In Mexico City there is always something going on. Of course, it could not be other way considering the 20 million people living in one of the world’s largest metropolitan areas, where four ages co exist together, such as the Prehispanic, the Colonial, the Post-Revolutionary and the Modern times; all manifesting by way of the people, places and gastronomy.

The city previously named Mexico – Tenochtitlan was founded around 1325 a.C. by the Aztecs or Mexicas as they actually named themselves, over a small island surrounded by the Texcoco lake. A few years later, they had expanded their territory by building and maintaining symmetrical artificial land divided across large roads and canals, which were connected to the mainland through three big avenues; and by the time the Spaniards conquerors arrived around 1519 a.C., the Great Tenochtitlan was an empire dominating most of the mesoamerica area; with a beautifully designed capital city with majestic architecture and a perfectly organized civilization.   

After the fall of the empire, the Spaniards tear down the city erected by the Mexicas in order to build their own; fortunately some of the remains buried underground have been rescued and preserved downtown, which leads us to our first must-visit stop: Walking down the Centro Histórico crowded streets.

Downtown (Centro histórico)


The main square is named Plaza de la Constitución, although Mexico city residents a.k.a. chilangos just refer to it as Zócalo. Right in the middle of the square a monumental Mexican flag waves proudly.

On the north side stands the Metropolitan Cathedral, which is a colonial-period Catholic Temple built from 1571 a.C. to 1813 a.C., over what it once was the Templo Mayor, the main temple of the Mexicas

Mexico City Cathedral

Photo of the Metropolitan Cathedral.

Templo Mayor was the Aztecs’ main religious temple which was dedicated to the Gods of the war and rain, Huitzilopochtli and Tlaloc, respectively. Contiguous to the archaeological area, the Templo Mayor museum exhibits several important Aztec sculptures, such as the high relief dedicated to the Goddess Coyolxauhqui, which was found by accident by construction workers while excavating the subway line, and led to the discovery of the rest of the temple.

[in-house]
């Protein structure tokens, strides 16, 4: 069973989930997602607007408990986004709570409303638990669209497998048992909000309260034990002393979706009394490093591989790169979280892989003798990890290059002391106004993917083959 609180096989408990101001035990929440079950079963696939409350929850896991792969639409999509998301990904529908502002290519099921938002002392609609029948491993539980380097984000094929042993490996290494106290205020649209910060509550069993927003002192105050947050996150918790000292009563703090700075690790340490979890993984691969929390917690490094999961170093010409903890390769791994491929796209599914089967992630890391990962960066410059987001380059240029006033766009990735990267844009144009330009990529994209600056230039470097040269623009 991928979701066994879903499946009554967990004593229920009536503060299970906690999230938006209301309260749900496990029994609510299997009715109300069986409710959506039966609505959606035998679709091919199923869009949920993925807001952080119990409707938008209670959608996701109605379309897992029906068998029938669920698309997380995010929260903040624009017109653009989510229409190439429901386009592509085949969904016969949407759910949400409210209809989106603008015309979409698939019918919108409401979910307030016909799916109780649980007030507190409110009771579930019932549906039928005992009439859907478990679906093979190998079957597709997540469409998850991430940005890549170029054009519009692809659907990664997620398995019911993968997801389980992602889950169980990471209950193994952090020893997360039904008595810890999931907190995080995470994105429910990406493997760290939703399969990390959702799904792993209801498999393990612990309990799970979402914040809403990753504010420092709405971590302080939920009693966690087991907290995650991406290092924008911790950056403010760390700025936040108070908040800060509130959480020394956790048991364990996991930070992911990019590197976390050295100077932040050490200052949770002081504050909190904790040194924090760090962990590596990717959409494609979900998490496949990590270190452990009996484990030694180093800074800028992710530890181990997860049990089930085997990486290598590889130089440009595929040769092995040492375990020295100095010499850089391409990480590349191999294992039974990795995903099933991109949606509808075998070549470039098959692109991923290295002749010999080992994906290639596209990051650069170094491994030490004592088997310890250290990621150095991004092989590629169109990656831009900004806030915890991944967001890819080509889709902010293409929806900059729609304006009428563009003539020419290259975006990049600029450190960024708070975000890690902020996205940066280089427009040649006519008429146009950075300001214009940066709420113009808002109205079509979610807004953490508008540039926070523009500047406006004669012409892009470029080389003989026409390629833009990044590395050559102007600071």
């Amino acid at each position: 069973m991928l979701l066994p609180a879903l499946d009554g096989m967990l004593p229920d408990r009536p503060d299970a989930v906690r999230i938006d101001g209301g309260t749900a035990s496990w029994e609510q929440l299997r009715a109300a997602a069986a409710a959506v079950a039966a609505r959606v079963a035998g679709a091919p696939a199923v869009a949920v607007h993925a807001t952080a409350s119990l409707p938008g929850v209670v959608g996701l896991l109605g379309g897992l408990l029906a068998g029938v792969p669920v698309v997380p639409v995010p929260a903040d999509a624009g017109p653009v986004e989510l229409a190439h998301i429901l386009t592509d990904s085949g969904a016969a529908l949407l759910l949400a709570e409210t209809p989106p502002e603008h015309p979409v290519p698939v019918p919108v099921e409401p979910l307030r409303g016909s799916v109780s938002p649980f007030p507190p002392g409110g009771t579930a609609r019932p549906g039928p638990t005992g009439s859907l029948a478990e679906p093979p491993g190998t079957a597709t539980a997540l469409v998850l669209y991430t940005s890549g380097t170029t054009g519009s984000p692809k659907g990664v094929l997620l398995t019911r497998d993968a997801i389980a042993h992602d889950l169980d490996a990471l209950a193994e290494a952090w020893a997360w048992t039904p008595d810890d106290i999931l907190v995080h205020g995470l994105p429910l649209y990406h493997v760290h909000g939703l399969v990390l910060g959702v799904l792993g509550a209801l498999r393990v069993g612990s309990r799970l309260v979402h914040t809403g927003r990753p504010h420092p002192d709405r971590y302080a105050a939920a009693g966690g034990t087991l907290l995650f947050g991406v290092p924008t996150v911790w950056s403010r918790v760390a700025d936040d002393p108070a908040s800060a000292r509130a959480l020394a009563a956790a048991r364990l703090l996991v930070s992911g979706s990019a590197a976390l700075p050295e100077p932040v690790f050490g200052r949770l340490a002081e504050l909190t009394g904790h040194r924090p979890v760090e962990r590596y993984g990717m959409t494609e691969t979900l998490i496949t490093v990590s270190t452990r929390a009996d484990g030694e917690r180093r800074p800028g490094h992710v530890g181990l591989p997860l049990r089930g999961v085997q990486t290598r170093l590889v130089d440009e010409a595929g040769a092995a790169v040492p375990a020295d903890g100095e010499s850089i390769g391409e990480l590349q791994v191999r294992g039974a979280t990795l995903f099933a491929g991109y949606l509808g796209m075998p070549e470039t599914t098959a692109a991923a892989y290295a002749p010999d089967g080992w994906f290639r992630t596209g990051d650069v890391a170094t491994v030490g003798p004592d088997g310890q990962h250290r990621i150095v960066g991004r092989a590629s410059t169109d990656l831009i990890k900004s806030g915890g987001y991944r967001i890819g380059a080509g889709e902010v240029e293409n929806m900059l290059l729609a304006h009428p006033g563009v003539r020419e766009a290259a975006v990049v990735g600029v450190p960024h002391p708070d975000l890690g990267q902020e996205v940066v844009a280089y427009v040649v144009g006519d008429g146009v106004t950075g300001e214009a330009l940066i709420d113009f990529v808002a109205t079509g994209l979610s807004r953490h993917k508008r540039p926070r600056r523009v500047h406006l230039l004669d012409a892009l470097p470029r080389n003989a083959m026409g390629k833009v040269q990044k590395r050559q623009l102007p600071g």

In Zócalo, the aroma of copal, which is an incense commonly used by the American indigenous, can be perceived in the air. A mixture of sounds produced by ancient American music instruments can be heard, meanwhile modern Aztec dancers recreate old prehispanic religious rituals adding a perfect vibe into the landscape.

Templo Mayor

Templo Mayor.

Walking on the west side of the square, there is the Presidential Palace which rises for almost a block. It is worth to visit since indoors keeps botanical gardens and numerous murals painted in the first half of the XX century by artist Diego Rivera.  

Tip: Zócalo square has now become a reunion place for cultural events and protests, just make sure there is no event going on the day you plan to visit it. 😉


Plaza de la Consitución (left), Metropolitan Cathedral & National Palace (right).

Walking a few blocks, you will come across with the majestic Palacio de Bellas Artes (Fine Arts Palace). Built from 1904 to 1934, it took 30 years to be finished because the Mexican Revolution armed uprising that took place in between those years.

This architectural treasure is one of the city’s most important cultural centers to witness stage plays or orchestral performances. In addition, its museum shelters important Mexican art pieces, such as murals from artists Diego Rivera, José Clemente Orozco, David Alfaro Siqueiros and Rufino Tamayo.

Tip: Palacio de Bellas Artes, also exhibits temporal expositions, so make sure to check the billboard and you might find something interesting to see. 😉

Fine Arts Palace

Fine Arts Palace.